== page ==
Harmful Blue-green Algae Blooms: Understanding the Risks of Piping Surface Water into Your Home

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This page provides information and advice for people who are not able to connect their homes to a public water supply or to a drilled well for their drinking water and are using a surface water source such as a lake, river, stream or spring for their household water. It is important to understand the risk of illness associated with using surface water that could contain harmful blue-green algae and their toxins, as well as bacteria, parasites and viruses.

About Harmful Blue-green Algae and Health Effects

Harmful blue-green algae blooms have been occurring in surface waters throughout New York State.
Contact with water with blue-green algae and their toxins can cause health effects. Symptoms include
diarrhea, nausea or vomiting; skin, eye or throat irritation; and allergic reactions or breathing difficulties.
Animal illnesses and deaths also have occurred when animals consumed large amounts of accumulated
algal scum from along shorelines or when animals groomed blue-green algal scums from their fur.

Recommendations for People with Private Surface Water Intakes

  • Never drink untreated surface water, bloom or no bloom. Untreated surface water might contain blue-green algae and their toxins. It can also contain other bacteria, parasites or viruses that can cause symptoms such as diarrhea, nausea and vomiting. Young children, pregnant women, older adults and people with health issues are at higher risk from symptoms associated with these drinking water contaminants. If you must wash dishes with untreated surface water, rinse with bottled water. You may also consider not using it during a bloom for showering, bathing or washing, especially if your water looks cloudy.
  • Even if you have an in-home treatment system, use bottled water during a bloom. Don’t drink, prepare food, cook or make ice with surface water during a bloom. Boiling the water will not remove blue-green algae or their toxins.

Your Household Water Could Contain Blue-green Algae and Toxins if:

  • The surface water is strongly colored (blue-green, green, yellow, white, brown, purple or red) or has a paint-like appearance, or you see floating mats or scums on the water, especially near your surface water intake or shore well.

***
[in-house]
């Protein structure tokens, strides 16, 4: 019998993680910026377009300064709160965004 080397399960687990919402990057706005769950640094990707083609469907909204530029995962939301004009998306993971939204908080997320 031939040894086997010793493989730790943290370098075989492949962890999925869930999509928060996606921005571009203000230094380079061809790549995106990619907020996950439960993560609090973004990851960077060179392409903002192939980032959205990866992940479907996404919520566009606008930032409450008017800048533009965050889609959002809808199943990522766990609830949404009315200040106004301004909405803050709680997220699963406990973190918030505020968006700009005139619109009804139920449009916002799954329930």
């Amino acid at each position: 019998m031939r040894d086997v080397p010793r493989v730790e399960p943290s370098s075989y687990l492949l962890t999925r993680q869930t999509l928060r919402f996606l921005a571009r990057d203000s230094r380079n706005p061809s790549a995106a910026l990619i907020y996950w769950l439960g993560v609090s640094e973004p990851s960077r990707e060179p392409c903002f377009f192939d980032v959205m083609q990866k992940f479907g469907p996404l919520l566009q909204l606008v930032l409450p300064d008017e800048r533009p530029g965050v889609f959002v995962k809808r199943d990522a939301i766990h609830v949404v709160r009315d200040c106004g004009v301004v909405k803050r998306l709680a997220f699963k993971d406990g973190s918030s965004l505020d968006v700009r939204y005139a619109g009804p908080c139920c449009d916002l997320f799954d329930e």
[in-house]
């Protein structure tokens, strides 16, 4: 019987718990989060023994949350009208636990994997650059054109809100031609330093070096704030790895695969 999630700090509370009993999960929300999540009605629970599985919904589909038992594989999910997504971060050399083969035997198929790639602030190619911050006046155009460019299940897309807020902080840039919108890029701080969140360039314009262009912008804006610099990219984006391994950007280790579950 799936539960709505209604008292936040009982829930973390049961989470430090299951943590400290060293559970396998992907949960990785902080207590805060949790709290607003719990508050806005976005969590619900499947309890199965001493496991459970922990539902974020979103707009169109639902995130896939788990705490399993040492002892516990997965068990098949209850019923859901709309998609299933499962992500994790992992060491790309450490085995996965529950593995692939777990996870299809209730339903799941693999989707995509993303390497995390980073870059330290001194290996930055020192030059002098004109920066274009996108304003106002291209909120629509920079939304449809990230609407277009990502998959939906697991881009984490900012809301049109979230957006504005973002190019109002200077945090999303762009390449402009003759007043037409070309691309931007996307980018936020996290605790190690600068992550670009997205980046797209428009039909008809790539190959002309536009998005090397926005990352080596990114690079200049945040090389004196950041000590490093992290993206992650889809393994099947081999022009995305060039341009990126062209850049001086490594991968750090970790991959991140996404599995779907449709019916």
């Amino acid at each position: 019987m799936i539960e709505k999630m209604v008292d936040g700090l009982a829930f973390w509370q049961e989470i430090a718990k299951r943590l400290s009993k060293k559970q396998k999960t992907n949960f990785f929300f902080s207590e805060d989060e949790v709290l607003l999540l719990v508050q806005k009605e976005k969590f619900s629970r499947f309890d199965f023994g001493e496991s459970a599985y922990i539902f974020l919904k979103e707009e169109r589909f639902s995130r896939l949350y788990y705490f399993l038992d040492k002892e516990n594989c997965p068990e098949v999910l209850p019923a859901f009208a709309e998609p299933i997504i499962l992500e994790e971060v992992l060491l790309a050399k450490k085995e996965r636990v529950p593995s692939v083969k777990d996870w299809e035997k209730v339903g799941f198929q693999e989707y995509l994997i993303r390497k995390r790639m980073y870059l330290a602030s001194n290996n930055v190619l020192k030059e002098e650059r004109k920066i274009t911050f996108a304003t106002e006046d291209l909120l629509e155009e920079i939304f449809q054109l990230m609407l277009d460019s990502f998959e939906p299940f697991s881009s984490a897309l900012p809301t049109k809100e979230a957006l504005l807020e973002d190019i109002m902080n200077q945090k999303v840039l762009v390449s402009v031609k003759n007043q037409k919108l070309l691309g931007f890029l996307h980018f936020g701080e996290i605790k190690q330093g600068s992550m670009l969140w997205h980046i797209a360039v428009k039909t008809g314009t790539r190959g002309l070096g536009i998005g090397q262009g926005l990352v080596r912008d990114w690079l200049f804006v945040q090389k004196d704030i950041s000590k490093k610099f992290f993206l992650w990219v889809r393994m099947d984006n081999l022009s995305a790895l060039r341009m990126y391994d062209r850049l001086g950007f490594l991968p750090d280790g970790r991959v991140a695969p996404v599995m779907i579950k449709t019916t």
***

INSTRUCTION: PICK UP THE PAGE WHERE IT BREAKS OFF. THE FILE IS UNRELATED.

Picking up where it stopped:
• There has been public notification of blue-green algae blooms or beach closures near your water intake. The New York State Department of Environmental Conservation (DEC) also lists waterbodies as having a blue-green algae bloom at www.dec.ny.gov/chemical/83310.html.
  • Your water looks cloudy coming out of the tap or water pressure changes. This could indicate that your water contains blue-green algae and their toxins as well as bacteria, parasites or viruses that can cause illness. If your water is treated, it could indicate that your system needs service.

About In-home Treatment Systems

If you choose to explore in-home treatment systems, you are living with some risk of exposure to bluegreen algae and their toxins and other contaminants.

Please work with a water treatment professional who should evaluate credible third-party certifications such as National Sanitation Foundation standards (NSF P477) and consider your household needs to design and size a system appropriately. Water treatment systems that use some combination of ozone, chlorine, carbon filtration and reverse osmosis may reduce some blue-green algae and their toxins. Ultraviolet light, chloramines, water softeners and boiling water may not reduce blue-green algal toxins.

Your water treatment professional should work with you to develop a plan to evaluate and maintain your system. Systems that are not regularly maintained can result in failure of water treatment and loss of water pressure.

If You Want to Test Your Water

Testing for harmful blue-green algae and their toxins is expensive and provides very limited information about your risk of exposure because testing only shows one limited point in time. Blue-green algae blooms may come and go quickly and the conditions of your household water can change after the water sample is collected. If you choose to test your water, EPA has certified several laboratories at www.epa.gov/sites/production/files/2017-07/documents/ucmr4-lablist.pdf

Tips for Reducing Exposure

  • Never drink, prepare food, cook or make ice with untreated surface water. You may also consider not using it during a bloom for showering, bathing or washing, especially if your water looks cloudy.
  • Even if you have an in-home treatment system, use bottled water during a bloom. Don’t drink, prepare food, cook or make ice with surface water during a bloom. Boiling the water will not remove blue-green algae or their toxins.
  • Get connected to public water if you have the opportunity. Public water is always the best option for drinking, preparing food, cooking, or making ice, as well as washing and bathing, because water suppliers are required to treat, disinfect and monitor water for their customers.
  • Consider installing a private well using a New York State Department of Environmental Conservation registered well driller. Find a New York State approved water well contractor at
    www.dec.ny.gov/lands/33317.html
  • Keep people and animals away from blooms in surface waters. Don’t swim, wade, boat, fish or eat fish caught from areas near blooms.
  • Consider visiting a health care provider if you, your family or animals are experiencing symptoms that might be related to blue-green algae exposure.
  • Report bloom-related symptoms to your local health department (www.health.ny.gov/EnvironmentalContacts) or harmfulalgae@health.ny.gov
  • Report blooms to HABsInfo@dec.ny.gov, your local health department (www.health.ny.gov/EnvironmentalContacts) or harmfulalgae@health.ny.gov

Learn more: www.health.ny.gov/harmfulalgae Email us: harmfulalgae@health.ny.gov